Deadly Time of Year for Pets - 8 News NOW

Deadly Time of Year for Pets

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"I only hope we can save Marley, we're doing everything we can," Vicki Higgins said. "I only hope we can save Marley, we're doing everything we can," Vicki Higgins said.

The deadly parvovirus disease in dogs reaches its peak every Spring. The disease attacks the animal's intestines and is highly contagious

Dogs or puppies are most at risk and while there is a treatment, there is no cure. Parvo can be picked up at places where dogs come into contact with each other. It can be passed through feces, vomit or saliva.

'It's all over the place," said an angry Charles Belline.

He is picking up dog feces left at a park by another dog owner. He doesn't want to risk his dogs going near it in case the animal was sick.

"If the dog sniffs it and starts licking it, or eating it, that's another way they can catch it," Belline said.

His dogs, Chanel and Panda, are his best friends. He lost his Pomeranian Frosty to parvovirus last week. 

"We're just heartbroken," he said.

Vicki Higgins knows the pain of losing a dog to parvo.

"We didn't know, we thought it was just the doggy flu," she said.

Now, her second dog, a 16-month-old Chihuahua mix, Marley, is battling the virus.

"If we can get him through the symptoms, and get him to eat, he might survive," she said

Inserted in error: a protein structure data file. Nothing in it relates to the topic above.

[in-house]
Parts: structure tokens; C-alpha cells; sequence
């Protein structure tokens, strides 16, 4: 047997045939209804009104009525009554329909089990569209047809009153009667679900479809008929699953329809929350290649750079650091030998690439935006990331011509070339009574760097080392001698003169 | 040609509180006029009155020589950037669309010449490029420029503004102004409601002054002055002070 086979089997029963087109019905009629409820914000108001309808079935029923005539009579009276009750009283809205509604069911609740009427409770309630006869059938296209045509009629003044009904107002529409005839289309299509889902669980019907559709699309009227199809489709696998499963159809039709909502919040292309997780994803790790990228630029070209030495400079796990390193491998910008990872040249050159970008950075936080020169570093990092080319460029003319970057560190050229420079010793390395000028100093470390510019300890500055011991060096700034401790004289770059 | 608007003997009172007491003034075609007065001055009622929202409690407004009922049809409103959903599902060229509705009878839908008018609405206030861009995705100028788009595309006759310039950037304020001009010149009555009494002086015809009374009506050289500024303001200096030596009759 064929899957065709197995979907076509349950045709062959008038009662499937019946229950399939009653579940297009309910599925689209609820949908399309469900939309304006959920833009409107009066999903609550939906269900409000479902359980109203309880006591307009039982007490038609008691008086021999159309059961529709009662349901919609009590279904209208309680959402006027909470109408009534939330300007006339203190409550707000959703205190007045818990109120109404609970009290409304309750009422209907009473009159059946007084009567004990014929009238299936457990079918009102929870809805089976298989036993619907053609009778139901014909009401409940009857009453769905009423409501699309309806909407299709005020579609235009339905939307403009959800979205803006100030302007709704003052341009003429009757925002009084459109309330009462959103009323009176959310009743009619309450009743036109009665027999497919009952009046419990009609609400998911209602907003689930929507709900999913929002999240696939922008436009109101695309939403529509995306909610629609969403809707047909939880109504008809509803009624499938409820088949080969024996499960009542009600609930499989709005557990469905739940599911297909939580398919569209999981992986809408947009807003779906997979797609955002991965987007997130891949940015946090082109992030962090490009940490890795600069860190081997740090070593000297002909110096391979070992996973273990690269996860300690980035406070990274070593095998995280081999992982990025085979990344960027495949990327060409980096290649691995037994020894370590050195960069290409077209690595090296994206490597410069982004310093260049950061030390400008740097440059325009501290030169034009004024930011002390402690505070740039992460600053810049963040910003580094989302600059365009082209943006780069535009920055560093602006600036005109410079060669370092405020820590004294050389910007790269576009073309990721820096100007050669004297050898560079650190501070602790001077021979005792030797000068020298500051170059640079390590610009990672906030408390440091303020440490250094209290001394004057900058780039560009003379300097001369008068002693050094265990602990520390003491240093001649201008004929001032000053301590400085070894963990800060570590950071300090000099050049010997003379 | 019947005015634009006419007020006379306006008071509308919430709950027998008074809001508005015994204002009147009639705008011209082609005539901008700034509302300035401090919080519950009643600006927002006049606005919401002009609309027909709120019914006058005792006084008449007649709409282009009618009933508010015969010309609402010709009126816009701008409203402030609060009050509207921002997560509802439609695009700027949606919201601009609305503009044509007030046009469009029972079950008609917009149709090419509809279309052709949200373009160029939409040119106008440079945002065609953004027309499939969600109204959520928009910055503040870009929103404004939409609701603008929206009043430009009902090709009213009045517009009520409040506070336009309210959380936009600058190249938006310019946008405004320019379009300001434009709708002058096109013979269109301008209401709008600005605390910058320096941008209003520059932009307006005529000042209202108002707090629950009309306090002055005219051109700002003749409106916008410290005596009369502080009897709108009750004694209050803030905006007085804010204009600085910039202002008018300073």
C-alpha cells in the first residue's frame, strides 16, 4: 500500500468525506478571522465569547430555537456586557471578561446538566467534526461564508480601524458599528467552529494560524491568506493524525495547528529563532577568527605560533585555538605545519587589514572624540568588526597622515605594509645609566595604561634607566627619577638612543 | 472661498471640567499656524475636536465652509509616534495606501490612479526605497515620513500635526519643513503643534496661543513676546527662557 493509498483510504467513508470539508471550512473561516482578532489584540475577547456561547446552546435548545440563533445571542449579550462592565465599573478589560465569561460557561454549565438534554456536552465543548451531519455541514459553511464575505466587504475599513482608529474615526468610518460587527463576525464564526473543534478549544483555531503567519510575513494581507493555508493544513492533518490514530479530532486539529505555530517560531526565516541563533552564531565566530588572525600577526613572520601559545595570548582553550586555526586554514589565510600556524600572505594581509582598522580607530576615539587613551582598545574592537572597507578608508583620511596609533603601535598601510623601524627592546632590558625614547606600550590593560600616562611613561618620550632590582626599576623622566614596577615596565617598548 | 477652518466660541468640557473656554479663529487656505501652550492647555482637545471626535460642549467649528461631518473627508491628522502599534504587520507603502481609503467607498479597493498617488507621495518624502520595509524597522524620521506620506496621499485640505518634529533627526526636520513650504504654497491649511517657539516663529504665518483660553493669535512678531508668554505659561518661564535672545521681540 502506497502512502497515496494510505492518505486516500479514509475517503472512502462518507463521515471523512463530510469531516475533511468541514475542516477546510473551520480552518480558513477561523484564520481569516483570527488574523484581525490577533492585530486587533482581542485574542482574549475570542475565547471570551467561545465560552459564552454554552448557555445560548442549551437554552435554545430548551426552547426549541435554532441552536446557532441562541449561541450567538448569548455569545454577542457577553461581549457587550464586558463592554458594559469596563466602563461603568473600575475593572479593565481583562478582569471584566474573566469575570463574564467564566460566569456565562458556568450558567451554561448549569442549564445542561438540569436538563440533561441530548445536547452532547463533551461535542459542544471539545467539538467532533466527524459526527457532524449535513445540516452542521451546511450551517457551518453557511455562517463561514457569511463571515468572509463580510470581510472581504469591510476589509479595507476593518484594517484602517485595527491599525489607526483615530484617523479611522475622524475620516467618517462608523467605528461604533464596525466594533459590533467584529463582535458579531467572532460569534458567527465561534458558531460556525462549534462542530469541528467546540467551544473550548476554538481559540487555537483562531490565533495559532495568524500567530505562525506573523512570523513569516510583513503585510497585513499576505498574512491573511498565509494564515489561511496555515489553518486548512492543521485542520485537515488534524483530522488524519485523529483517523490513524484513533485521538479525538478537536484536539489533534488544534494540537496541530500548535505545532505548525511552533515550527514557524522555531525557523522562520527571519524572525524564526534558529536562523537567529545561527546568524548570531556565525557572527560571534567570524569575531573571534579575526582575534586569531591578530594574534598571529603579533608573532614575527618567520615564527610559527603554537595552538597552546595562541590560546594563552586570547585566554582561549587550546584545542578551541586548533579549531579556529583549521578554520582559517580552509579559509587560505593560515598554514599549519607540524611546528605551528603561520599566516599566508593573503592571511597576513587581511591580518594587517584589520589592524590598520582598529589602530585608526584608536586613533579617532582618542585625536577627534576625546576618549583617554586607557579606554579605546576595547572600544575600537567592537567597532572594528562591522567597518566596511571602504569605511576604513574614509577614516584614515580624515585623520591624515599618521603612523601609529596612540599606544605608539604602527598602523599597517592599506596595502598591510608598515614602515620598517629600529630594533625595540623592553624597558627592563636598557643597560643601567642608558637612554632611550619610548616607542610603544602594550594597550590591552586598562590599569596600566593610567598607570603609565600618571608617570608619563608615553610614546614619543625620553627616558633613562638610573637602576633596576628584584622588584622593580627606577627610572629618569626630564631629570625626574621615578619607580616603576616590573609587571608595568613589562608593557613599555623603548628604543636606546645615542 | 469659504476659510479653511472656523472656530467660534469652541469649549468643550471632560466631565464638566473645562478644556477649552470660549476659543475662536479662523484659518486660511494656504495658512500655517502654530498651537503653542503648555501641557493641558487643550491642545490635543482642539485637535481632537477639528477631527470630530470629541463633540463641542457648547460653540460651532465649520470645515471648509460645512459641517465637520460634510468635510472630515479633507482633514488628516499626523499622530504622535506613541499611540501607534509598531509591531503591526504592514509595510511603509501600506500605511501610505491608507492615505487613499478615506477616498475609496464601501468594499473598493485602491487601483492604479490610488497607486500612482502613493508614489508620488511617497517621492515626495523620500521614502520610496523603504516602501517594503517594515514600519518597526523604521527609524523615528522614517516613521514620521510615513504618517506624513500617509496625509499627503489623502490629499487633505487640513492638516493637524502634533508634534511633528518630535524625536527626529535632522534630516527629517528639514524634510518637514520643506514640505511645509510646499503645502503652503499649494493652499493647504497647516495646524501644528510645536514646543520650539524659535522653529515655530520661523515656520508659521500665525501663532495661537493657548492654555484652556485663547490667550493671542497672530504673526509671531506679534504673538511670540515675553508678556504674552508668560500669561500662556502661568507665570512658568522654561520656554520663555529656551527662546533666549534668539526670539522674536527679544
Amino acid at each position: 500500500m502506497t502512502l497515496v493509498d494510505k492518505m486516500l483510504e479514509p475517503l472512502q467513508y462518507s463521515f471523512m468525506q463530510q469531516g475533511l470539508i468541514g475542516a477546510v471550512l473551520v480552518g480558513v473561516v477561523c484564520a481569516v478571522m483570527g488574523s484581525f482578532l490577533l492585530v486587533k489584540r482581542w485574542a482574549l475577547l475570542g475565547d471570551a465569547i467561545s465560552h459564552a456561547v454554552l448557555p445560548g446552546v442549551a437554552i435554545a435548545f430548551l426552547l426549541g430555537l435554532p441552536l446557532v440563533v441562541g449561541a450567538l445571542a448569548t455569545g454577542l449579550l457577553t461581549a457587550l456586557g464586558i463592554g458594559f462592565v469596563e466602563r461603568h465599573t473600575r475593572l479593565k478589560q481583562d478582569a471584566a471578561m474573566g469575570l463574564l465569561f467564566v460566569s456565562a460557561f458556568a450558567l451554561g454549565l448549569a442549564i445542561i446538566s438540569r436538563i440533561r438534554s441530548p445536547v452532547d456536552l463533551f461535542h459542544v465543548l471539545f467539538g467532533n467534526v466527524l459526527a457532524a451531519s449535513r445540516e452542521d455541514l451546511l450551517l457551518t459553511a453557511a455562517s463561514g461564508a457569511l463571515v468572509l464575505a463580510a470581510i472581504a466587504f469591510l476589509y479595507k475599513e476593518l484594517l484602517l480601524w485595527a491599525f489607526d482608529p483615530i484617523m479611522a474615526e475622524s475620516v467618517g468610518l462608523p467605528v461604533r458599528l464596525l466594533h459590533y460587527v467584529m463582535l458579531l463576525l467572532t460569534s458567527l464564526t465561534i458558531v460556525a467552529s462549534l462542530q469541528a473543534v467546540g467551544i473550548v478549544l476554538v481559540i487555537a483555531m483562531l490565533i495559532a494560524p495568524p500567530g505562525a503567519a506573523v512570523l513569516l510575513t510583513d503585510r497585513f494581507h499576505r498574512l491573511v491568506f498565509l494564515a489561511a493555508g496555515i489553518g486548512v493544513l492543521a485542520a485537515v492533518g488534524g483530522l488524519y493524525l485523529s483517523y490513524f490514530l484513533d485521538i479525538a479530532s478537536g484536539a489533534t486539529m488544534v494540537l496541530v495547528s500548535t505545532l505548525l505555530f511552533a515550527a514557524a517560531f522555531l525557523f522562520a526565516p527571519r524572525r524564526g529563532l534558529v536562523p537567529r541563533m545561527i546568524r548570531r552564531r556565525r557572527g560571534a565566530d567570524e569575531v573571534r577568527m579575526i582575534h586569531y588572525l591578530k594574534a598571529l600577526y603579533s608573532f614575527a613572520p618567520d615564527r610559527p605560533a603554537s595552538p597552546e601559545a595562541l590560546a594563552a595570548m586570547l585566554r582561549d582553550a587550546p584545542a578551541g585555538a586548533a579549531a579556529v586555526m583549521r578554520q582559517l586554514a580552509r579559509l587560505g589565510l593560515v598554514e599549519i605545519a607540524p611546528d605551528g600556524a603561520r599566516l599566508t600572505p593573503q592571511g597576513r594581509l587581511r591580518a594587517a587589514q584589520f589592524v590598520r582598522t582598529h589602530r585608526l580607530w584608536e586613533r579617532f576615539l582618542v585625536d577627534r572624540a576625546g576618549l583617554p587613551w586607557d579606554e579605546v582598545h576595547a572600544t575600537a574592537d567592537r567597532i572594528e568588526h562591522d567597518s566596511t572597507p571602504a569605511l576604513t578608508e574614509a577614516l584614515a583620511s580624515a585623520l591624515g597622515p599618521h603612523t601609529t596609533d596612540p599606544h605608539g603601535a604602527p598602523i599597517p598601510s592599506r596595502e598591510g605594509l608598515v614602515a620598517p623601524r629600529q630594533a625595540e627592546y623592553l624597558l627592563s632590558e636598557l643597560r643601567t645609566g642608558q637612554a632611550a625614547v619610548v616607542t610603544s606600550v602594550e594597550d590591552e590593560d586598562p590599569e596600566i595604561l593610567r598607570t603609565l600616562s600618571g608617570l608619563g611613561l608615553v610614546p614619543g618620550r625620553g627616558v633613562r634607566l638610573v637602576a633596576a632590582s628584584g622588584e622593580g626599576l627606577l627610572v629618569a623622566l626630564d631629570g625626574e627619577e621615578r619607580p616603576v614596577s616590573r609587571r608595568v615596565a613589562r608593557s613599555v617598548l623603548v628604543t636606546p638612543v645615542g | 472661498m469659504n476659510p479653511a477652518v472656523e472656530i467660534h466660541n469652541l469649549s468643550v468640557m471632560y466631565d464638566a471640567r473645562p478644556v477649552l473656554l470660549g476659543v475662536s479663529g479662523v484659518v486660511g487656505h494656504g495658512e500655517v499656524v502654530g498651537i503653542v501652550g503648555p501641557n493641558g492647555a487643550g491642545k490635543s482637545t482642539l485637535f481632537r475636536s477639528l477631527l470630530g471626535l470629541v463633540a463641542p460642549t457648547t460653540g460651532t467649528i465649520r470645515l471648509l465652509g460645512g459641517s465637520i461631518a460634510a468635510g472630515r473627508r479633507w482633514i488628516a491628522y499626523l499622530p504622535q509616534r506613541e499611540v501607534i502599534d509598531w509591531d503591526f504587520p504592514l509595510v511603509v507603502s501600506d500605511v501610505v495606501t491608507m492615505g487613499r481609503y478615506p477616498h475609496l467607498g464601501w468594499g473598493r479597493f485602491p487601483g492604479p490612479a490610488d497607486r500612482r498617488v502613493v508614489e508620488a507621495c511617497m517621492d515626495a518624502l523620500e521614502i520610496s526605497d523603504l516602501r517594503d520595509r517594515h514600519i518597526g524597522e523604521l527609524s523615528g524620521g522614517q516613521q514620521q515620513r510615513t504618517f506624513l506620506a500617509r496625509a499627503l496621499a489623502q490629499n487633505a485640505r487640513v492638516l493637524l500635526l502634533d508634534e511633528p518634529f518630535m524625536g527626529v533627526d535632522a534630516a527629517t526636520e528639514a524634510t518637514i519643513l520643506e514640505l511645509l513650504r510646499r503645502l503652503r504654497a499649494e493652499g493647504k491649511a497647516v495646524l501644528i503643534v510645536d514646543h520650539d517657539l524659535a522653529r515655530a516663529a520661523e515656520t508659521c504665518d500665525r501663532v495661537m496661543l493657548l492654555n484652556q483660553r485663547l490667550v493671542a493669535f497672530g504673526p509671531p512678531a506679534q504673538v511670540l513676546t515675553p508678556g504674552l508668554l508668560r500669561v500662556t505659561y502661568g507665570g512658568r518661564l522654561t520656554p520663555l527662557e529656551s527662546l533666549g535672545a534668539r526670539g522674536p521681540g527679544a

Veterinarians say vaccinations are the key to preventing parvo. Higgins and Belline say their dogs had their shots. Even so, veterinarian Debbie White at Lone Mountain Animal Hospital said timing can make a difference.

"It's very important, not only to receive some vaccinations but to get them at the right age and at the right interval, giving them too soon between vaccines can invalidate the vaccines," she said.

White also warns pet owners to know the symptoms of parvo.

"Loss of appetite, vomiting, diarrhea, especially blood diarrhea, all of these are symptoms and you need to get your pet to the vet," she said.

Higgins is still mourning the loss of her other dog, Luna, who died Sunday.

"If they're not right, have them checked immediately, don't wait, I miss my Luna so badly," she said. "I only hope we can save Marley, we're doing everything we can."

Doctors say it's possible, but rare for your pet to get parvo if they have had a full series of vaccines. Vets say pets from six weeks to 16 weeks must receive a full series of vaccines.

Cats can also get parvo, but it is a feline version. It is also preventable with vaccinations.

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